New Test Gives More Accurate Brain Tumor Progression Estimate Using Genetic Signature

Brains
Brain tumors' genetics may say something different than their tissue under a microscope. sgt fun (CC BY-NC-ND 2.0)

The rate at which a tumor grows is a key component of determining a patient’s prognosis. Usually, doctors are able to differentiate between tumors likely to grow quickly or slowly, but sometimes things don’t go as planned. A new study may explain why some patients diagnosed with slow-growing, low-grade tumors end up quickly succumbing to the disease while others with supposedly more aggressive high-grade tumors survive for many years.

The study, a comprehensive analysis of the molecular characteristics of gliomas, the most common form of malignant brain tumors, suggests a new method of classifying gliomas that could have a serious impact on the future of patient management and development of new therapies. The paper was co-led by researchers from the Columbia University Medical Center (CUMC), Ribeirao Preto Medical School (FMRP) at the University of Sao Paulo, Brazil, and the University of Texas MD Anderson Cancer center. The researchers began by looking at the current method of tumor grade identification — observing the tissue’s appearance under a microscope — through a critical lens.

“While this approach is generally good at distinguishing between gliomas that are clearly very aggressive and those that are relatively slow-growing, it misses the mark in a significant percentage of cases, leading to inappropriate treatment,” said co-senior author Dr. Antonio Iavrone, professor of neurology and pathology and cell biology at CUMC, in a press release. “Instead, by looking at the molecular makeup of these tumors, we now have a much more precise way of predicting which tumors are more likely to grow rapidly and can prescribe treatments accordingly.”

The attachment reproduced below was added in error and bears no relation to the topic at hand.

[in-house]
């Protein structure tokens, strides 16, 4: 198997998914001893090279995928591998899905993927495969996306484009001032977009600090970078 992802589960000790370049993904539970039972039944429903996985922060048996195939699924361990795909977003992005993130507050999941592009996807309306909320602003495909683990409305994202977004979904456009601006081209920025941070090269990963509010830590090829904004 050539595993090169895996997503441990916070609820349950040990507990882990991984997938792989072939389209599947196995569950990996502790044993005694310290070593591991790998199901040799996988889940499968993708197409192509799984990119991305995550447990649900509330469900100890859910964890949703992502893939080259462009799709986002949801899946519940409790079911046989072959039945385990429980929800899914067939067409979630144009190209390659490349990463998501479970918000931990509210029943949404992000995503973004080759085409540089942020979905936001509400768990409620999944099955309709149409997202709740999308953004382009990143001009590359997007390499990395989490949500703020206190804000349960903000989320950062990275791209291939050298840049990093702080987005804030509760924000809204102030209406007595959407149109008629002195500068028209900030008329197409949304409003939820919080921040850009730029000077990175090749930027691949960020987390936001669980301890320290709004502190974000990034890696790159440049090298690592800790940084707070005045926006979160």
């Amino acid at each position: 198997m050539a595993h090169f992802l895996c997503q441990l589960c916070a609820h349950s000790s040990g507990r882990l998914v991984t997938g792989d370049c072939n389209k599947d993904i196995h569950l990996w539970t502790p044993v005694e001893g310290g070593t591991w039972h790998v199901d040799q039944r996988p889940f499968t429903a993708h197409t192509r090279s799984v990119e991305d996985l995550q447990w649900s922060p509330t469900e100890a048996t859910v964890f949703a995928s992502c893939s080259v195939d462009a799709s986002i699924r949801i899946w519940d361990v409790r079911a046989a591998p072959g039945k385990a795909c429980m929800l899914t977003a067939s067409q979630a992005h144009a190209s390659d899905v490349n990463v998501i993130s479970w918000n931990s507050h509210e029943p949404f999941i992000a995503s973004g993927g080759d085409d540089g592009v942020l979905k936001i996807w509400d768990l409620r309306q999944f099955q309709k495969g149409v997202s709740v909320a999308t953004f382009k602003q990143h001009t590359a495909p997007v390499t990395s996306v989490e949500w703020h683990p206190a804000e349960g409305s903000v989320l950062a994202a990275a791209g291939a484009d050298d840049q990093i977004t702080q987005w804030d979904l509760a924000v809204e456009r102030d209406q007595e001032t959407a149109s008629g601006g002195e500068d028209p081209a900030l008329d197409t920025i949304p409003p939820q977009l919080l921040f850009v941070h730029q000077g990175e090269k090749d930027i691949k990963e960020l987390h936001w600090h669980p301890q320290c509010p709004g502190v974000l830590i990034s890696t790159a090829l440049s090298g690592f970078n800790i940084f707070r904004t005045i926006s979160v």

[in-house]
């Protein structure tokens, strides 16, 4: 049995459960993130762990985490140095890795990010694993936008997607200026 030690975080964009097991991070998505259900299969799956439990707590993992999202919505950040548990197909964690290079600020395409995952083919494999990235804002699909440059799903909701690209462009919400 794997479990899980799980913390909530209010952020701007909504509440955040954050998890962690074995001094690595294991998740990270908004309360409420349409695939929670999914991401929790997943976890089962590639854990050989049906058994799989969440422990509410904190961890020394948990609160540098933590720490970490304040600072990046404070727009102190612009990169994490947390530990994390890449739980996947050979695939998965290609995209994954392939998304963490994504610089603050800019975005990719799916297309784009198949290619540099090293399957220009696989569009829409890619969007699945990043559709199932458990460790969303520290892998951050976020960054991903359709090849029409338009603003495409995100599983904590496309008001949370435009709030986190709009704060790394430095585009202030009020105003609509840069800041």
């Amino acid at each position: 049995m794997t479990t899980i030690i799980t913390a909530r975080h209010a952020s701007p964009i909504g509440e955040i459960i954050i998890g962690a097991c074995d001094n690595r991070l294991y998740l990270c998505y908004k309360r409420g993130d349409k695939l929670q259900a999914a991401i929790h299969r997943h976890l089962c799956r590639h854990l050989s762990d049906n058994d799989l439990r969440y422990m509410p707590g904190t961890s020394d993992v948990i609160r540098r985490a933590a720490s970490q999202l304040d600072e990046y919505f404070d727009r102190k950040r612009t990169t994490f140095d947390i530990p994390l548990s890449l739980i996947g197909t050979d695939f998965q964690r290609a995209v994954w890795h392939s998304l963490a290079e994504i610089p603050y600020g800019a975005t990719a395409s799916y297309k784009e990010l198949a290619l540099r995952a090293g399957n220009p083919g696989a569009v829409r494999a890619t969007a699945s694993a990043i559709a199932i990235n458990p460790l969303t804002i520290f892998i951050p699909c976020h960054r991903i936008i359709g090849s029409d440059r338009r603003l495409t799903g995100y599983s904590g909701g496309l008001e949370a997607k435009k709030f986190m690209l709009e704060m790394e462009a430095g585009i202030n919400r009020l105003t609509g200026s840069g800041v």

Previous research has made headway in identifying tumors by their genetic characteristics, rather than their under-microscope appearance. One study found that tumors with mutations in the IDH gene were much less aggressive than those without the mutation, known as IDHwildtype tumors. The findings, however, didn’t totally explain why some patients with IDHmutant tumors were faring worse than expected and some with IDHwildtype tumors were doing better than expected. Other studies turned to a glioma’s level of DNA methylation, an epigenetic process that cells use to control gene expression, to explain a tumor’s aggressiveness, but the evidence was inconclusive.

For the current study, the team analyzed 1,122 different glioma samples, looking specifically for epigenetic changes in the tumors’ DNA. They found that the level of DNA methylation is the best predictor of progression for IDHmutant gliomas (the less-aggressive variety), with a high degree of DNA methylation usually indicating that the tumor would progress more slowly. Tumors with less DNA methylation, at about 6 percent of the total, progressed much more rapidly.

“Based on their appearance under the microscope, these aggressive tumors looked very much like the other IDHmutant tumors,” Dr. Iavarone explained. “But from a disease prognosis standpoint, they progressed quite similarly to the more lethal subset of IDHwildtype gliomas.”

Looking at IDHwildtype gliomas, (the typically more aggressive type), a small percentage had a fairly favorable clinical outcome. Among these gliomas, the molecular characteristics were similar to those of pilocytic astrocytomas, a brain tumor found in children with a relatively favorable survival rate.

“The present study advances the understanding of the glioma division by correlating each subtype of DNA methylation with a distinct clinical outcome,” said co-senior author Dr. Houtan Noushmehr, professor of epigenomics and bioformatics at the University of Sao Paulo. “We discovered low-grade and high-grade gliomas mixed together within these different epigenetic subtypes. This was an unexpected finding and allowed us to further understand the progression of gliomas within the different subtypes.”

Iavarone added that while the study does not point to specific therapies for glioma, it will help clinicians better identify which patients need to be treated more aggressively, and which can be spared aggressive treatment.

Source: Iavarone A, Noushmehr H, Verhaak R, et al. Molecular profiling refines the classification of adult diffuse lower-and-high-grade glioma. Cell. 2016.

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